I crossed the line at 5:42:03, more than 33 minutes slower than last year. For the first 20 miles, I ran a pace similar to last year, but I slowed so much on my final loop that I added more than a minute to my final, overall pace. I collected my medal, then turned down an offer of hot food in favor of heading to my car for sweet shelter from the wind at long last.

So, yes, I “finished”. But, no, I didn’t really perform well. I have a lot of great friends who aren’t runners and they are constantly impressed that I run these things at all. I am always grateful to them for that. But there is a big difference in just showing up for work everyday, and actually being productive while you’re there.

I know that, were I in tip-top shape, I am capable of running the LF50K course more than a full hour faster than I did this year. Were it not such a gentle and forgiving event, my results would have been even worse. I gutted it out and got to the finish line, yes, and there is some small accomplishment in that fact, but the reality is, I’m not going to be able to gut out a finish on inadequate training at the 100-Miler in July. If I don’t do the training, I will flunk out of my third hundo in a row. I really don’t want that to happen. If I bomb out another one, I don’t think I can try it again. So, I punished myself with this race. As a reminder. The goal is in Ohio in July, and I have to keep going if I’m going to get there.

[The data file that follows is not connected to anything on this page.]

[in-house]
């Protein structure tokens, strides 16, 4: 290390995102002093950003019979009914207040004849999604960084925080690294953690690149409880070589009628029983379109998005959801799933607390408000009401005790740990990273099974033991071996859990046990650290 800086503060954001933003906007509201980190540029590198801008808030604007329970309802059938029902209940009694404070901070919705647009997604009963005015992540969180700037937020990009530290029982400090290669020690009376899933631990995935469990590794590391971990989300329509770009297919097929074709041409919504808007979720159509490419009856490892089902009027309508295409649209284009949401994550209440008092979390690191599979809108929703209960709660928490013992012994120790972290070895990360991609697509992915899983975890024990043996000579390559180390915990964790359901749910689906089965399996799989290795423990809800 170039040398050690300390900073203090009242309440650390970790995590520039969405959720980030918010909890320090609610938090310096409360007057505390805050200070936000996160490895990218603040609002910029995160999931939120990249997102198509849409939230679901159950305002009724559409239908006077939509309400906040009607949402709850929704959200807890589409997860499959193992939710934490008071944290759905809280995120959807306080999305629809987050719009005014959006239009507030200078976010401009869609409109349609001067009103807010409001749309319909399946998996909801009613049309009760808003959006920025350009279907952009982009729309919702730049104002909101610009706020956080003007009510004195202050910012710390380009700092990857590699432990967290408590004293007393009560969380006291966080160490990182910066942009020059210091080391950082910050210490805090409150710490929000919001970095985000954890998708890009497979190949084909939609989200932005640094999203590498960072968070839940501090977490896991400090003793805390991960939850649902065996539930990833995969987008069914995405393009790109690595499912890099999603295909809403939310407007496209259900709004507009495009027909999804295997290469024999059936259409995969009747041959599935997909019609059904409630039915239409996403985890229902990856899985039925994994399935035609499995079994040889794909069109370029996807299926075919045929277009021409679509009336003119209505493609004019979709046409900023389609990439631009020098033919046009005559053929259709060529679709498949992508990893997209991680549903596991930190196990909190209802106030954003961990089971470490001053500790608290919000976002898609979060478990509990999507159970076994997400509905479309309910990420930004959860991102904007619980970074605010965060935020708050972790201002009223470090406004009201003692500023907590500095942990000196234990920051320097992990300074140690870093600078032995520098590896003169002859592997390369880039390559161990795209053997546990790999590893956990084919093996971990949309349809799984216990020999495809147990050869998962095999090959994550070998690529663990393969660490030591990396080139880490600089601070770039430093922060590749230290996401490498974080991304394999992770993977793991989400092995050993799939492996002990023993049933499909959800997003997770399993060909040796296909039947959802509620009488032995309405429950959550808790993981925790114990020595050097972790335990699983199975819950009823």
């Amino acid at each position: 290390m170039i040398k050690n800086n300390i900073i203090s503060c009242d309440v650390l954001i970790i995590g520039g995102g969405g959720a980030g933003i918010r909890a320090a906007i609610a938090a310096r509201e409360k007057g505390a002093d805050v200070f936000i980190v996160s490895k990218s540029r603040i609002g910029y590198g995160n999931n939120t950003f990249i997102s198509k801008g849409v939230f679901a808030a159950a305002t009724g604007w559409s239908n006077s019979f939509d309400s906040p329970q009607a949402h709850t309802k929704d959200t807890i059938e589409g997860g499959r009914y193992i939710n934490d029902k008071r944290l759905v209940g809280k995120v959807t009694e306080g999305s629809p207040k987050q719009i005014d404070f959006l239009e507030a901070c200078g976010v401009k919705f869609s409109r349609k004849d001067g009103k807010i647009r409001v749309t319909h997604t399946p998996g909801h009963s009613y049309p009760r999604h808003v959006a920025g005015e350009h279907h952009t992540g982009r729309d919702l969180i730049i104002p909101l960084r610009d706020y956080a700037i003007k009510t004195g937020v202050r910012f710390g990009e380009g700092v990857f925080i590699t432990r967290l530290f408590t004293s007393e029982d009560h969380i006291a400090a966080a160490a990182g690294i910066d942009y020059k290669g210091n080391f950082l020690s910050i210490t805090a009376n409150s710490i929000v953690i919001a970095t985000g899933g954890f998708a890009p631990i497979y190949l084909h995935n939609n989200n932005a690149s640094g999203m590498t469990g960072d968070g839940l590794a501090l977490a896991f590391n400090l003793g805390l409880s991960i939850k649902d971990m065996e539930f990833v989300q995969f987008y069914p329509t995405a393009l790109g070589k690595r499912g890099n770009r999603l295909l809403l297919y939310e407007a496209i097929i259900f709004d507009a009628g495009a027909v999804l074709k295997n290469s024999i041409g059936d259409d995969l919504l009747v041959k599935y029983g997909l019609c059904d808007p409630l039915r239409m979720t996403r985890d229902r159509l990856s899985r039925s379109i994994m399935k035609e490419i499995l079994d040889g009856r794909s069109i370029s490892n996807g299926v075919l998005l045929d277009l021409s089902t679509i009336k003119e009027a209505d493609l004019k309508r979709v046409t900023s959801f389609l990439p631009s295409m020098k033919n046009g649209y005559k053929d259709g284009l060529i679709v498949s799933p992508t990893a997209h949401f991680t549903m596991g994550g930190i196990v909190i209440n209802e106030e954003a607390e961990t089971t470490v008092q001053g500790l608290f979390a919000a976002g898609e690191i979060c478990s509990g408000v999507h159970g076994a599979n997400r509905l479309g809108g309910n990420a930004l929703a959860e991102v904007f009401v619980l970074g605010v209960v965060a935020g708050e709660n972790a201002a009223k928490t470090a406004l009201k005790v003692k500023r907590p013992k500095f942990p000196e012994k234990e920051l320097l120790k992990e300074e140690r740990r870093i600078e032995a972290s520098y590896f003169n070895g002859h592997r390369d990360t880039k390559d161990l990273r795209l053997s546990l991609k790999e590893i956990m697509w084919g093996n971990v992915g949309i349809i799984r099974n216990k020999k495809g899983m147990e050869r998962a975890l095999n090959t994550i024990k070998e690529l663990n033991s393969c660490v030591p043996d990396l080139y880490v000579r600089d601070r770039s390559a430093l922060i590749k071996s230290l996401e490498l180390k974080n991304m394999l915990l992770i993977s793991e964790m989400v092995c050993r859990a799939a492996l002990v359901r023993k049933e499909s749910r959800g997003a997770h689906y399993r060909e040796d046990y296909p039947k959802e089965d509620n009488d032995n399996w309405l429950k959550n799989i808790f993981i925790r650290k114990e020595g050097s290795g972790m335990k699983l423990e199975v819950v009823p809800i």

Chris said...

At least LK50 was a good long run. Nothing wrong with that. I love your last paragraph. Very true. Good luck at BR100 in July. Get those long runs in...or else.

tinogirl said...

Hi there! I am flattered that my name made it into your blog! I almost forgot i wore that bright orange jacket, hard to forget!
I am inspired to know you still finished this race even though you knew your training wasn't there. I admire your commitment! Keep it up and good luck in July!

Anonymous said...

I know the weather was brutal I ran the 50k as well my second one my timing was 5:16:12 it was slower by 12 minutes this time it was about finishing it even with cold weather Great for runner that love to run though